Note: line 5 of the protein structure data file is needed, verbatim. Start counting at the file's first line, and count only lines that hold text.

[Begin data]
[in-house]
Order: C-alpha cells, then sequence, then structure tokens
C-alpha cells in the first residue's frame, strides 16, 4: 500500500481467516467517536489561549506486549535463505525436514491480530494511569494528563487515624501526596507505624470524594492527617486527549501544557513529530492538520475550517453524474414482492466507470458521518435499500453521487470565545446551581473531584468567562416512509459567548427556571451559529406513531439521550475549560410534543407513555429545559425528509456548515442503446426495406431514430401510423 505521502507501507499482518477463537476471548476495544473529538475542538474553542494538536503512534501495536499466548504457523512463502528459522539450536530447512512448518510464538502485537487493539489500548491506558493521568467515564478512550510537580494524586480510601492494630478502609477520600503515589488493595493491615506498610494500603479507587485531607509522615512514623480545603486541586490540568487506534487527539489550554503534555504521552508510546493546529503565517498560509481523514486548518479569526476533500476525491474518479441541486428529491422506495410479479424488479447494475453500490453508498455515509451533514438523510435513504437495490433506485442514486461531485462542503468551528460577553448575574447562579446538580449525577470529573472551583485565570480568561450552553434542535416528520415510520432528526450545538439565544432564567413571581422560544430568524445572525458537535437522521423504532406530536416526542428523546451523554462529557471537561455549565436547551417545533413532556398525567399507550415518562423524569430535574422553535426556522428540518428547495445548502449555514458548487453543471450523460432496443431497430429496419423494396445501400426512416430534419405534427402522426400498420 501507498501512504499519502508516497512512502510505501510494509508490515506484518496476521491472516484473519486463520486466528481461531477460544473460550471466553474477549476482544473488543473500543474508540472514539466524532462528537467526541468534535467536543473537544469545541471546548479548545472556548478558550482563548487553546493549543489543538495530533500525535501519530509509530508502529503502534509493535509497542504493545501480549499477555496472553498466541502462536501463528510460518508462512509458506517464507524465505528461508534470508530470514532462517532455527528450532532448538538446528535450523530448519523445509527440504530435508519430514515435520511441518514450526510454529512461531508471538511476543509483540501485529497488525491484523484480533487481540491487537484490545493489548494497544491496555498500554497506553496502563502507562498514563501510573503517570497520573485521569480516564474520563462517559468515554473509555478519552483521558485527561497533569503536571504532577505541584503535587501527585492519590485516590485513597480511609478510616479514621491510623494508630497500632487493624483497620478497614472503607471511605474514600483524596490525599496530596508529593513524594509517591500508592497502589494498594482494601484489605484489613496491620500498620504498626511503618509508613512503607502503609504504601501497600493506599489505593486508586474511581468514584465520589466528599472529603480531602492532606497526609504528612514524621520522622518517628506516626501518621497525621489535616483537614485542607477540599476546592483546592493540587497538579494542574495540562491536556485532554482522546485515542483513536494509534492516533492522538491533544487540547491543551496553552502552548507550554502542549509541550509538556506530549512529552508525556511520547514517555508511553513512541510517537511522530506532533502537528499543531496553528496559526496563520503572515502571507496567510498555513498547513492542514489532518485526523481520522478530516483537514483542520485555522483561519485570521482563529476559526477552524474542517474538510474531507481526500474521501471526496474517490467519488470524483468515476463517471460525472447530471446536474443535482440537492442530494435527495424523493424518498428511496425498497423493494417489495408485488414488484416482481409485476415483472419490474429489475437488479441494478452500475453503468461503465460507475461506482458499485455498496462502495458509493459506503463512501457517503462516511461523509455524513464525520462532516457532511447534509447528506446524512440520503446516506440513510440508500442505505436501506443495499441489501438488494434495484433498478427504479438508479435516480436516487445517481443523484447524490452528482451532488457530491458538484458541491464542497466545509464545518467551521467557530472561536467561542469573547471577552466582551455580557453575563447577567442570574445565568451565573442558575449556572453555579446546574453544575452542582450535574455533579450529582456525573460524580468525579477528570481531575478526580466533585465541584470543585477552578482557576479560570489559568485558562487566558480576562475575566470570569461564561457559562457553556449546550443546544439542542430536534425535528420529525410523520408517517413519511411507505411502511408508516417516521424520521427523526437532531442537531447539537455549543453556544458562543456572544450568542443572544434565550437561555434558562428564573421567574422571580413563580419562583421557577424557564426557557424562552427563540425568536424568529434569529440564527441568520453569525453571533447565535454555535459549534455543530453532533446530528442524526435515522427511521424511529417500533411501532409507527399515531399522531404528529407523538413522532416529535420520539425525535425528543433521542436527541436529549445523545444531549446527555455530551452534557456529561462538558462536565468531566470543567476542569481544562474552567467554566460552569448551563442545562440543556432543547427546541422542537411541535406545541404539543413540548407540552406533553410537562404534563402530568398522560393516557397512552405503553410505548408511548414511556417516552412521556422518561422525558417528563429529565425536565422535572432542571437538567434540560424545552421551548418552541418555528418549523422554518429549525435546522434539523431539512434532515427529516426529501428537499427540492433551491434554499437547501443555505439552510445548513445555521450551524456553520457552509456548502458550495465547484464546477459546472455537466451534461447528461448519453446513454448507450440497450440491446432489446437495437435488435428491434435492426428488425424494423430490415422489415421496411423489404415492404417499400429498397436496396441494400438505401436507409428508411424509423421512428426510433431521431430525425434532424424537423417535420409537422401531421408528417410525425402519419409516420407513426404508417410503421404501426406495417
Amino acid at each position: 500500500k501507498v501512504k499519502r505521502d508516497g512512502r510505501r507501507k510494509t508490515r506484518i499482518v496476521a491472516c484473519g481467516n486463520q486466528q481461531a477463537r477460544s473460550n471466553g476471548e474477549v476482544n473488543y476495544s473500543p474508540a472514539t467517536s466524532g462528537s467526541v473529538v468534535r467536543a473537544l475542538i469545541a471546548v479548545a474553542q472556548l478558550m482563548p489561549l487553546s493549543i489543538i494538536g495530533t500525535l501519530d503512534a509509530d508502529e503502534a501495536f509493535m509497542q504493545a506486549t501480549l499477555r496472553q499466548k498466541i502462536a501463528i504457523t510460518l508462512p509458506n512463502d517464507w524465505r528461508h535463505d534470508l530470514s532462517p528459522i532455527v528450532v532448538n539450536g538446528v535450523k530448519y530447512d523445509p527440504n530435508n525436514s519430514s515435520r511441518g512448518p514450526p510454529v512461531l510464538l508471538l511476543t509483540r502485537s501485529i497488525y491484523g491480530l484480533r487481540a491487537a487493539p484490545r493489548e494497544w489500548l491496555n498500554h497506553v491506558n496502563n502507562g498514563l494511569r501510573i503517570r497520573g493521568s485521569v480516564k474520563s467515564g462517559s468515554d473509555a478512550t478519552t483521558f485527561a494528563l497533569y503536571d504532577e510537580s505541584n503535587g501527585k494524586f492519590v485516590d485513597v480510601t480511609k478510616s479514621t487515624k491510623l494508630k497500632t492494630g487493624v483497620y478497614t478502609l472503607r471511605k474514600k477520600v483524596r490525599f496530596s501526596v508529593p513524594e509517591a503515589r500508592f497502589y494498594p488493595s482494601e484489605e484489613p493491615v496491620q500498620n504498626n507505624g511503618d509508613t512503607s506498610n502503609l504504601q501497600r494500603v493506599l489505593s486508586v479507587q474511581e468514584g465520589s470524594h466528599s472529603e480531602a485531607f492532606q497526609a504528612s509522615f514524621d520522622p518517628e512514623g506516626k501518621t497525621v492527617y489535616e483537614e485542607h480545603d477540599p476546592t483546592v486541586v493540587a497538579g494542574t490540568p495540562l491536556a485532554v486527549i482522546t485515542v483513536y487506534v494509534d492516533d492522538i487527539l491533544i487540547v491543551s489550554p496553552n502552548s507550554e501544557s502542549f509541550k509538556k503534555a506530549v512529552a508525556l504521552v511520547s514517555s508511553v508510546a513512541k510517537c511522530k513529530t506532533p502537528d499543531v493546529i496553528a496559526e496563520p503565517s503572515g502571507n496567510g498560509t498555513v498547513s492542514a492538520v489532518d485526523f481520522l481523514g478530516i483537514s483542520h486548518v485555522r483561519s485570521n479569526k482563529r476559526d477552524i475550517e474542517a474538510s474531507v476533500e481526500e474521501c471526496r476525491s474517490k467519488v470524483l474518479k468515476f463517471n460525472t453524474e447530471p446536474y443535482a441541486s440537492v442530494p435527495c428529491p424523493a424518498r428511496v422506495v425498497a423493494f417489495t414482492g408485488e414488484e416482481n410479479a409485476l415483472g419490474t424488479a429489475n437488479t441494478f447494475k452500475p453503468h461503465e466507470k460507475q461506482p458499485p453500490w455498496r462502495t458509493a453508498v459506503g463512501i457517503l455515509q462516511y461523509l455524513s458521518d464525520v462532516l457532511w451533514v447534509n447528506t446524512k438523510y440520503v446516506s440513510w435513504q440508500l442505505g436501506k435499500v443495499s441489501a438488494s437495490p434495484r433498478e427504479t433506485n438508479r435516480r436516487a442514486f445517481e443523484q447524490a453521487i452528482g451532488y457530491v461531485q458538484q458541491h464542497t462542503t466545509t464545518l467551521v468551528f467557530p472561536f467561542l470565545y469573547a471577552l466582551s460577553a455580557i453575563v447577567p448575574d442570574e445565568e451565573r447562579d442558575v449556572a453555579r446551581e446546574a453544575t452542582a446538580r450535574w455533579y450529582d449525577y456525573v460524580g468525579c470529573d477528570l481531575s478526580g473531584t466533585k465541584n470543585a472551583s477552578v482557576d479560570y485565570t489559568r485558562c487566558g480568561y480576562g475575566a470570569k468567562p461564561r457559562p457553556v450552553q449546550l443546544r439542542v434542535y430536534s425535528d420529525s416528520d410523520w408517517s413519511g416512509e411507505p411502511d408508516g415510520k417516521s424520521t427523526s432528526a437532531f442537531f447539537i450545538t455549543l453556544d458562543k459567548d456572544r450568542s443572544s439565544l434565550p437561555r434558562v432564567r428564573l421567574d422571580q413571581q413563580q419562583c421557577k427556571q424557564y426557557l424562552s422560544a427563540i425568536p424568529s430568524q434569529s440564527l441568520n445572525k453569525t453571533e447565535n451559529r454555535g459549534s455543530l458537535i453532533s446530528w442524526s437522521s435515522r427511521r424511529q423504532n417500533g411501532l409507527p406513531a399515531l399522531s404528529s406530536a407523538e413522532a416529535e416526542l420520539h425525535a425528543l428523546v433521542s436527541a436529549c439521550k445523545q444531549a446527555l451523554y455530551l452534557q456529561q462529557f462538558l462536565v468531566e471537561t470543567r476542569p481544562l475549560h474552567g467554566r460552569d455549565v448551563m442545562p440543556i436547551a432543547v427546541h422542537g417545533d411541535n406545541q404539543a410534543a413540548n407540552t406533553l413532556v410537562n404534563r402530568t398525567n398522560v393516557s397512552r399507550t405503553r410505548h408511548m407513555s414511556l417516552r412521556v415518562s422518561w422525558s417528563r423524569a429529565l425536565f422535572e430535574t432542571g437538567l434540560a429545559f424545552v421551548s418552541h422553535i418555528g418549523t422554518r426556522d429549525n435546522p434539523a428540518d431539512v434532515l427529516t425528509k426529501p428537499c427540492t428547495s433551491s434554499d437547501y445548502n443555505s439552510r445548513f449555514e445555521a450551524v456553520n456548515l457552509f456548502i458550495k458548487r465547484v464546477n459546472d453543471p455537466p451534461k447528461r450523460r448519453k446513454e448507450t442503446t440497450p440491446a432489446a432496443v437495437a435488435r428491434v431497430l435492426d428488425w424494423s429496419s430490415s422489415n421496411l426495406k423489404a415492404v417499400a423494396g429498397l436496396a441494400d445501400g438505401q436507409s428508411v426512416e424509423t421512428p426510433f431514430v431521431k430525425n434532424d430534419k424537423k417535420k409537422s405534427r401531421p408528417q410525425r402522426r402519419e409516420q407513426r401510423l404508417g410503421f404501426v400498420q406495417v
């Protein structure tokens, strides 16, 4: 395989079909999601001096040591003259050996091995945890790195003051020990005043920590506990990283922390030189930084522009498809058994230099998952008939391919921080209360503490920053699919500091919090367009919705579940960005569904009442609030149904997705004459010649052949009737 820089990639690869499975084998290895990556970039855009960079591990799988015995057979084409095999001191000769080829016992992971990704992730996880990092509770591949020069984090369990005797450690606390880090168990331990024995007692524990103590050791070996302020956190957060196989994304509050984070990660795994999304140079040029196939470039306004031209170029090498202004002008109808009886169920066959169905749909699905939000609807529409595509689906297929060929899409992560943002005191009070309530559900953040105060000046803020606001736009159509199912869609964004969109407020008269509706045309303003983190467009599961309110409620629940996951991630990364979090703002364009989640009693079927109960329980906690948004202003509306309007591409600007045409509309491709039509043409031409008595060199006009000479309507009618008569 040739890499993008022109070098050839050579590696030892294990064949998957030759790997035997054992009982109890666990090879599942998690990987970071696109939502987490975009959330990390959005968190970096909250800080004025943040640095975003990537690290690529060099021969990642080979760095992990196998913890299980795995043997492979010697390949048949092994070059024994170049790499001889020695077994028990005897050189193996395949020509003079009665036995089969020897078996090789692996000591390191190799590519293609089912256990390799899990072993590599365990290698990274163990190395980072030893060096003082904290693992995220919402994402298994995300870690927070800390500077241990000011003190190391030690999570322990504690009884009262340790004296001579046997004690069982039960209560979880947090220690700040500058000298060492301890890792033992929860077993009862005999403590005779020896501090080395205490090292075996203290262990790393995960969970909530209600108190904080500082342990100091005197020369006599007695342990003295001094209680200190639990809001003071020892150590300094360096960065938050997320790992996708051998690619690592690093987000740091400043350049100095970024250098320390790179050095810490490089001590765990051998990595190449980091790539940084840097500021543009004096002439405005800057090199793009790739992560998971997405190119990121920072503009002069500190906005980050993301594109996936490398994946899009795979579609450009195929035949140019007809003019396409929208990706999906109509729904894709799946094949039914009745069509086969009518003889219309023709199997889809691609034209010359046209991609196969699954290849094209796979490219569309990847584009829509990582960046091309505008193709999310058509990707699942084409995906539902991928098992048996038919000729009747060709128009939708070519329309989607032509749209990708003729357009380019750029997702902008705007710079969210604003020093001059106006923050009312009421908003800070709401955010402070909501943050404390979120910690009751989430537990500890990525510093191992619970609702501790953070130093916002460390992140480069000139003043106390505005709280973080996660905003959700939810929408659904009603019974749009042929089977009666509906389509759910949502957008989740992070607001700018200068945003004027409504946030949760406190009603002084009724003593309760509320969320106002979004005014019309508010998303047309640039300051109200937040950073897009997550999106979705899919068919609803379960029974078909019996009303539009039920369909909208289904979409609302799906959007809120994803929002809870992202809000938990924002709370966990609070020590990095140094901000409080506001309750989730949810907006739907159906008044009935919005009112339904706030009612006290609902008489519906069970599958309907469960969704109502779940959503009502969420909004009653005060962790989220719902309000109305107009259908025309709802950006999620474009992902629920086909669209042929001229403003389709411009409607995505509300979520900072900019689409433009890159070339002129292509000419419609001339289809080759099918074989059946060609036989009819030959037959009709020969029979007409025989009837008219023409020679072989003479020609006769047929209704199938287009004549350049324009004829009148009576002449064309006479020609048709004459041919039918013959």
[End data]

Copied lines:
């Protein structure tokens, strides 16, 4: 395989079909999601001096040591003259050996091995945890790195003051020990005043920590506990990283922390030189930084522009498809058994230099998952008939391919921080209360503490920053699919500091919090367009919705579940960005569904009442609030149904997705004459010649052949009737 820089990639690869499975084998290895990556970039855009960079591990799988015995057979084409095999001191000769080829016992992971990704992730996880990092509770591949020069984090369990005797450690606390880090168990331990024995007692524990103590050791070996302020956190957060196989994304509050984070990660795994999304140079040029196939470039306004031209170029090498202004002008109808009886169920066959169905749909699905939000609807529409595509689906297929060929899409992560943002005191009070309530559900953040105060000046803020606001736009159509199912869609964004969109407020008269509706045309303003983190467009599961309110409620629940996951991630990364979090703002364009989640009693079927109960329980906690948004202003509306309007591409600007045409509309491709039509043409031409008595060199006009000479309507009618008569 040739890499993008022109070098050839050579590696030892294990064949998957030759790997035997054992009982109890666990090879599942998690990987970071696109939502987490975009959330990390959005968190970096909250800080004025943040640095975003990537690290690529060099021969990642080979760095992990196998913890299980795995043997492979010697390949048949092994070059024994170049790499001889020695077994028990005897050189193996395949020509003079009665036995089969020897078996090789692996000591390191190799590519293609089912256990390799899990072993590599365990290698990274163990190395980072030893060096003082904290693992995220919402994402298994995300870690927070800390500077241990000011003190190391030690999570322990504690009884009262340790004296001579046997004690069982039960209560979880947090220690700040500058000298060492301890890792033992929860077993009862005999403590005779020896501090080395205490090292075996203290262990790393995960969970909530209600108190904080500082342990100091005197020369006599007695342990003295001094209680200190639990809001003071020892150590300094360096960065938050997320790992996708051998690619690592690093987000740091400043350049100095970024250098320390790179050095810490490089001590765990051998990595190449980091790539940084840097500021543009004096002439405005800057090199793009790739992560998971997405190119990121920072503009002069500190906005980050993301594109996936490398994946899009795979579609450009195929035949140019007809003019396409929208990706999906109509729904894709799946094949039914009745069509086969009518003889219309023709199997889809691609034209010359046209991609196969699954290849094209796979490219569309990847584009829509990582960046091309505008193709999310058509990707699942084409995906539902991928098992048996038919000729009747060709128009939708070519329309989607032509749209990708003729357009380019750029997702902008705007710079969210604003020093001059106006923050009312009421908003800070709401955010402070909501943050404390979120910690009751989430537990500890990525510093191992619970609702501790953070130093916002460390992140480069000139003043106390505005709280973080996660905003959700939810929408659904009603019974749009042929089977009666509906389509759910949502957008989740992070607001700018200068945003004027409504946030949760406190009603002084009724003593309760509320969320106002979004005014019309508010998303047309640039300051109200937040950073897009997550999106979705899919068919609803379960029974078909019996009303539009039920369909909208289904979409609302799906959007809120994803929002809870992202809000938990924002709370966990609070020590990095140094901000409080506001309750989730949810907006739907159906008044009935919005009112339904706030009612006290609902008489519906069970599958309907469960969704109502779940959503009502969420909004009653005060962790989220719902309000109305107009259908025309709802950006999620474009992902629920086909669209042929001229403003389709411009409607995505509300979520900072900019689409433009890159070339002129292509000419419609001339289809080759099918074989059946060609036989009819030959037959009709020969029979007409025989009837008219023409020679072989003479020609006769047929209704199938287009004549350049324009004829009148009576002449064309006479020609048709004459041919039918013959």